From Greenbot: The Greenbot was introduced at the Agritechnica 2015 trade fair. The Greenbot is the first driverless machine to be developed especially for professionals working in the green sector who have to carry out repetitive tasks on a regular basis, such as working in fruit cultivation, horticulture, agriculture, or the municipal sector. The software that controls the fourwheel steering and hydraulic four-wheel drive system is userfriendly, safe and reliable. The Greenbot can be programmed to function fully independent and can be used to replicate tasks recorded in advance using a tractor with a driver. Programs can also be activated using the remote control, and then the Greenbot repeats the instructions. This mode is called ‘Teach & Playback’. The Greenbot is furthermore able to independently plan its own route and operations for specific applications, such as spraying orchards or mowing public green areas... ( site )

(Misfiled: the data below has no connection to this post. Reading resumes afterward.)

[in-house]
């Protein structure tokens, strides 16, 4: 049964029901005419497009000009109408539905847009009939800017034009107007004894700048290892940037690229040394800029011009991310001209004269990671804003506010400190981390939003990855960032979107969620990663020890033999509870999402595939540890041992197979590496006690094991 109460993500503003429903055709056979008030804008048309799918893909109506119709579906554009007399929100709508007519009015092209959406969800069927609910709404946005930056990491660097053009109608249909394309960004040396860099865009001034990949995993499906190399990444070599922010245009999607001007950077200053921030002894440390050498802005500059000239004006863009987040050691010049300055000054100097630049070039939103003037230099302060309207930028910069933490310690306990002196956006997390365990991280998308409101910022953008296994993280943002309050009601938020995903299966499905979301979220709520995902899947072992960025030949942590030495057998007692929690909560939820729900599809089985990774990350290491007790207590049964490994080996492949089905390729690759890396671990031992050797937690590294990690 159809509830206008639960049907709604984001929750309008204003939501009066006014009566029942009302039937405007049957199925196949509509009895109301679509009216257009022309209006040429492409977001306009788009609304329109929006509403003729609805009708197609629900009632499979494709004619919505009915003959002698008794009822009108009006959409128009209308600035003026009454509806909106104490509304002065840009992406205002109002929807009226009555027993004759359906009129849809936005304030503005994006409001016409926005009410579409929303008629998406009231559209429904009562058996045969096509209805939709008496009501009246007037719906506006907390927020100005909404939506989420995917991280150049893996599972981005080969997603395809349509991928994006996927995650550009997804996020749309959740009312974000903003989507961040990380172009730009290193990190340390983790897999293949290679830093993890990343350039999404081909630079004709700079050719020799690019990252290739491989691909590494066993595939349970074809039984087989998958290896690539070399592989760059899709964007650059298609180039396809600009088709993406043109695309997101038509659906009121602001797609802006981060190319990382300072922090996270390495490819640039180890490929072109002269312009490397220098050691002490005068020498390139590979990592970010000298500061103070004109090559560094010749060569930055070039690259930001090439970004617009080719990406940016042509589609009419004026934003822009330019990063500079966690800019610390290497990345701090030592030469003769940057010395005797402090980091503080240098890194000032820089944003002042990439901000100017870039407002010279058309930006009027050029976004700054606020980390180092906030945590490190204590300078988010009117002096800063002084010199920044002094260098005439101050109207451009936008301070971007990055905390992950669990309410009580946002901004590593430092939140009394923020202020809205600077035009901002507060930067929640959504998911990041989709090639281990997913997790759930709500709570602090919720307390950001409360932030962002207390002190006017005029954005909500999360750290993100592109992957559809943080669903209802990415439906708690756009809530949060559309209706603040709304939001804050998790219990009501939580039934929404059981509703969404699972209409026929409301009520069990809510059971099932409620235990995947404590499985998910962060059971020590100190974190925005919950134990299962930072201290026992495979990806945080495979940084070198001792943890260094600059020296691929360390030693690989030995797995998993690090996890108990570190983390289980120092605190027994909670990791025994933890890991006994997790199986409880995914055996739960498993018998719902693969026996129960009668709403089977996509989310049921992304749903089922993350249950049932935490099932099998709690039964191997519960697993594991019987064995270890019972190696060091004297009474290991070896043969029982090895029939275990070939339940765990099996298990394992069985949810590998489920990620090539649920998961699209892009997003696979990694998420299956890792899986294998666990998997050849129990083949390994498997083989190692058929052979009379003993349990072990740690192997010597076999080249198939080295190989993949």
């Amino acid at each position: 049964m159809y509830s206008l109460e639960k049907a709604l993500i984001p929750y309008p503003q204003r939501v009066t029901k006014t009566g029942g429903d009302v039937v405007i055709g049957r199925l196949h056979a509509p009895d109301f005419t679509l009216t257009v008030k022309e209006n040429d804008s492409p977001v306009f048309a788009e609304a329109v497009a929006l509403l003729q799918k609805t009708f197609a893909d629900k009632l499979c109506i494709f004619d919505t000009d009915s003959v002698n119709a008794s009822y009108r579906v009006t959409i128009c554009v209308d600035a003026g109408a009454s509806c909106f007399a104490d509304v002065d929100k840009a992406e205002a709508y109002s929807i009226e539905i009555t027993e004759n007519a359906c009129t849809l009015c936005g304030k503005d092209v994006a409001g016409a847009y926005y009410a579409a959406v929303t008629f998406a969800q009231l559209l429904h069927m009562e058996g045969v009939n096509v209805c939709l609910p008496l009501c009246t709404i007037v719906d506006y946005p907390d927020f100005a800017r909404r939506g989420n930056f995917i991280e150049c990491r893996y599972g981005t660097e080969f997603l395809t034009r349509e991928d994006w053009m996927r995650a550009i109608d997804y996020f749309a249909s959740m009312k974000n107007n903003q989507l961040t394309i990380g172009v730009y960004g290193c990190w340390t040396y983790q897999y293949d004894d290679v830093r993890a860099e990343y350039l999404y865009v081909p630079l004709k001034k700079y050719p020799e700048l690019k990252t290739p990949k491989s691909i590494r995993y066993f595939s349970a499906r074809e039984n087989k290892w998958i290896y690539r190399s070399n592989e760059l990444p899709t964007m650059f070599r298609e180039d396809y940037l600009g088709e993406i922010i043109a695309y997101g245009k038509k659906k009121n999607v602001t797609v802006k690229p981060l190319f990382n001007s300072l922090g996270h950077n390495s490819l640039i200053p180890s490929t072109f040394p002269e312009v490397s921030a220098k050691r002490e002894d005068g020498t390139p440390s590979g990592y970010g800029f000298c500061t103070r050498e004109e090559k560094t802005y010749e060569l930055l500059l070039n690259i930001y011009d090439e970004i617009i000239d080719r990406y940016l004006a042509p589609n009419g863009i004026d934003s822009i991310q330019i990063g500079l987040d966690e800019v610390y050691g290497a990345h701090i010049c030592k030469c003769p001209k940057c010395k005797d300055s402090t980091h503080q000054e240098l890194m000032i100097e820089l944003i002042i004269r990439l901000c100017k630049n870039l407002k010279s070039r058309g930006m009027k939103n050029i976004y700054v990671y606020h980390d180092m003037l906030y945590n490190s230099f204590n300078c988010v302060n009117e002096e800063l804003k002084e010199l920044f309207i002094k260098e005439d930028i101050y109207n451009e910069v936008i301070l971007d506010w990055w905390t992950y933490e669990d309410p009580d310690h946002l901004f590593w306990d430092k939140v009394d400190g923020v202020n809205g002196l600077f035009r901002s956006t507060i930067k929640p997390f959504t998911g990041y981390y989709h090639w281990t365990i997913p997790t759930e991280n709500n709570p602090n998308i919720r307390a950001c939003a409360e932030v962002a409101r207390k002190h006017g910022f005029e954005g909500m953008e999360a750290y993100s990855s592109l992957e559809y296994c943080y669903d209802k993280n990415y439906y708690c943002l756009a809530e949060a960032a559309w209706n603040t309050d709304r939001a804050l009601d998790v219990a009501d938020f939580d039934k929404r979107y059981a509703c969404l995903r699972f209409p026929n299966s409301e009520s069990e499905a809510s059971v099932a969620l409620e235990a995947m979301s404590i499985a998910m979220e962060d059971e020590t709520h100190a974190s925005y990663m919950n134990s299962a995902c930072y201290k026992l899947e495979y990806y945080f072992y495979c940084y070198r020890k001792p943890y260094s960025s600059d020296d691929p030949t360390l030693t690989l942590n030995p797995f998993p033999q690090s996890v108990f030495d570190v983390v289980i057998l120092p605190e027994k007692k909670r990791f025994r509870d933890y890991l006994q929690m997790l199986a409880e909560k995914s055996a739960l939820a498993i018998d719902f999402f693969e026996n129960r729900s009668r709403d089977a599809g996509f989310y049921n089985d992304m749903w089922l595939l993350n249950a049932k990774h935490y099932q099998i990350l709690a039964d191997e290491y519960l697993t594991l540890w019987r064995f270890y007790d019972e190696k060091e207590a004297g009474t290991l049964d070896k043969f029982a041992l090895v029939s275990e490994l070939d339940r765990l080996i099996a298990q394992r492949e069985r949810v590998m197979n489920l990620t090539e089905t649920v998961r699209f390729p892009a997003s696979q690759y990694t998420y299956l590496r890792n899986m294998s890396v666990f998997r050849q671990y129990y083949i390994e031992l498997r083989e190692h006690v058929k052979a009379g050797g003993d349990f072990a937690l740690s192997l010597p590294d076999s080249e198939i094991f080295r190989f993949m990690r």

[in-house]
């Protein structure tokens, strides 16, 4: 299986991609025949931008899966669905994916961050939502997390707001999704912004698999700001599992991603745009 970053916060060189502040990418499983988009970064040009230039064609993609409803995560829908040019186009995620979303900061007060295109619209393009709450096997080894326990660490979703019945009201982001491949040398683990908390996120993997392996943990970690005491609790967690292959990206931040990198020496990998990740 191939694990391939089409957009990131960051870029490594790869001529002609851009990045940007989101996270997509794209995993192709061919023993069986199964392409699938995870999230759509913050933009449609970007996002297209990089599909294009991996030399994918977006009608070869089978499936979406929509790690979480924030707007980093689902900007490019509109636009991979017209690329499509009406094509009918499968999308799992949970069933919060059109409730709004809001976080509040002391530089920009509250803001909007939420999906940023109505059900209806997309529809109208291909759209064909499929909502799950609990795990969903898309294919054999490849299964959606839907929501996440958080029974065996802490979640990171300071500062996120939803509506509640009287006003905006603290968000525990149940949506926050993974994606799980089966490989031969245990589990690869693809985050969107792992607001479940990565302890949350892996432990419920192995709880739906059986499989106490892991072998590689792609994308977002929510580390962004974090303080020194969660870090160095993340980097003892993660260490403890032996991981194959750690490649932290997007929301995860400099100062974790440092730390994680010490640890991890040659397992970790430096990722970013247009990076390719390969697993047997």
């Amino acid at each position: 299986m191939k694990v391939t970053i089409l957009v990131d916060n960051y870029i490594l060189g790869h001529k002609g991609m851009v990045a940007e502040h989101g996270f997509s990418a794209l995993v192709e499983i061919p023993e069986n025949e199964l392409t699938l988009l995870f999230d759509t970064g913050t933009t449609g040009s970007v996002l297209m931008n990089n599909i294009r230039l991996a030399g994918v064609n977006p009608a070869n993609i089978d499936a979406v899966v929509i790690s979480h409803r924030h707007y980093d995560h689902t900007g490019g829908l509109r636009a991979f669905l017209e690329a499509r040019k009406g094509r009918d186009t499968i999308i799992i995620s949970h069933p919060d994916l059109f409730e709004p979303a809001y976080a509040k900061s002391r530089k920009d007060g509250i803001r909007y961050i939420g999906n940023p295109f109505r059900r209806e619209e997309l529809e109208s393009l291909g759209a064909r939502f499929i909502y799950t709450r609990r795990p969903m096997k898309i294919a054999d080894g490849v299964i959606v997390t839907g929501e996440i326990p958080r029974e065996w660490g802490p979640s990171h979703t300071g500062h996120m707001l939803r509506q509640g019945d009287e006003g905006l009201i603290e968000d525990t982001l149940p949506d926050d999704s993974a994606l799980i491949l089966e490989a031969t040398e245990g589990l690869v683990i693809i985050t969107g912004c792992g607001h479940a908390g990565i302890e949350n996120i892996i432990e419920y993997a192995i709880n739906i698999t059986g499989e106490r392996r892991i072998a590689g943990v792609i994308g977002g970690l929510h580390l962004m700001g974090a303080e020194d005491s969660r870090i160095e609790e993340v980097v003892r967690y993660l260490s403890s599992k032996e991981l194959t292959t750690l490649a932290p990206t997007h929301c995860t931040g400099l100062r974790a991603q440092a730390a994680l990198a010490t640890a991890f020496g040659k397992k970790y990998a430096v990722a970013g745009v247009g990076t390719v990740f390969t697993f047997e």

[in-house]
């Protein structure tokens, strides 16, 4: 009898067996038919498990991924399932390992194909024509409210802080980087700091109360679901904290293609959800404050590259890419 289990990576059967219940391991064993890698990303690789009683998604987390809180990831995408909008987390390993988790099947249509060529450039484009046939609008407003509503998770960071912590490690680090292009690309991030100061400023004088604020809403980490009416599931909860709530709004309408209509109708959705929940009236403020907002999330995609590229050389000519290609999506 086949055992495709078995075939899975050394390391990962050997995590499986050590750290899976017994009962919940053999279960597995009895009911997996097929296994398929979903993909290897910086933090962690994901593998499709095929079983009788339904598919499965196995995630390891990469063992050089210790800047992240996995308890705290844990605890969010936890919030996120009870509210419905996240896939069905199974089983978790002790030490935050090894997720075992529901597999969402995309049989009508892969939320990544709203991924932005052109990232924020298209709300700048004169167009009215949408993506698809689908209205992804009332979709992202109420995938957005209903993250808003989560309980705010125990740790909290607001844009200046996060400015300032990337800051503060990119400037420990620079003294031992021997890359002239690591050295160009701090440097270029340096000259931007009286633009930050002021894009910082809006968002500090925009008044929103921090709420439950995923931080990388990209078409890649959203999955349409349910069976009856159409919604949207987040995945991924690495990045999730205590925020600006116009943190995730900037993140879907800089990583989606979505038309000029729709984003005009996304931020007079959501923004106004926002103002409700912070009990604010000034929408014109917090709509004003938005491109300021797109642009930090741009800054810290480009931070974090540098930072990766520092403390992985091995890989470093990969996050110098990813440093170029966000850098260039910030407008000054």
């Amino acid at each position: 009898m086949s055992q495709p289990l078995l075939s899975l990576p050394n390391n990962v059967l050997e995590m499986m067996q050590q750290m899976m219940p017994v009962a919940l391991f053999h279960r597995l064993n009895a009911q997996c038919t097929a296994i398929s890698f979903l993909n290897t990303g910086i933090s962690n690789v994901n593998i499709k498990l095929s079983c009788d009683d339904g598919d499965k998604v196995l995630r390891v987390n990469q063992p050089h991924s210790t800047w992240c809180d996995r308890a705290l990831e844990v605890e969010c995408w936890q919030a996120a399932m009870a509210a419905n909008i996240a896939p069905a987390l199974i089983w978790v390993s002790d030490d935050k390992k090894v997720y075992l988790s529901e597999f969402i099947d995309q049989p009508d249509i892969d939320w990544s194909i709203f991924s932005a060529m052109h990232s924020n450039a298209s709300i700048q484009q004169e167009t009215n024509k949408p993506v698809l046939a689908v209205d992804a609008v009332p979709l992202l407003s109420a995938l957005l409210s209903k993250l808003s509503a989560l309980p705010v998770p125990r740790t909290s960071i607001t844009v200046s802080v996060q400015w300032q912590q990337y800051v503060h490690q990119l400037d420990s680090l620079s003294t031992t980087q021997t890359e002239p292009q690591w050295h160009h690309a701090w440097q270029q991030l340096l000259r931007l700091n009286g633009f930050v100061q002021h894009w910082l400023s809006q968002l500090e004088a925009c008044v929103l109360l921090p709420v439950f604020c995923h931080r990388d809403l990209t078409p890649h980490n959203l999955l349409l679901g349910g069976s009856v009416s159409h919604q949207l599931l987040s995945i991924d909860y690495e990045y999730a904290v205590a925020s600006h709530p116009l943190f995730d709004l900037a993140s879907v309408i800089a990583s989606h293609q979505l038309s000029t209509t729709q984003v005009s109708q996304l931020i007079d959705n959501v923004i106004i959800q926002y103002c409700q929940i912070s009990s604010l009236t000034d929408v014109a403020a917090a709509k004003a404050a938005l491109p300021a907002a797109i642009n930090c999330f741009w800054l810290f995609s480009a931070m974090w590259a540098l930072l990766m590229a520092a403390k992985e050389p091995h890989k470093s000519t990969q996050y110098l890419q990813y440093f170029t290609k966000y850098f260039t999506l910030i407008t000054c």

The worldwide market for the agricultural robot has seen a boost in 2015 and many new products that are in field tests are expected to be commercially available by 2016.
The Raptor Module sonically emits patterns mimicking various birds of prey with altering flight patterns, providing farmers with a low cost solution to a traditionally difficult problem.
A robotics breakthrough by product design and development firm Cambridge Consultants is set to boost productivity across the food chain – from the field to the warehouse. It paves the way for robots to take on complex picking and sorting tasks involving irregular organic items – sorting fruit and vegetables, for example, or locating and removing specific weeds among crops in a field. “Traditional robots struggle when it comes to adapting to deal with uncertainty,” said Chris Roberts, head of industrial robotics at Cambridge Consultants. “Our innovative blend of existing technologies and novel signal processing techniques has resulted in a radical new system design that is poised to disrupt the industry.”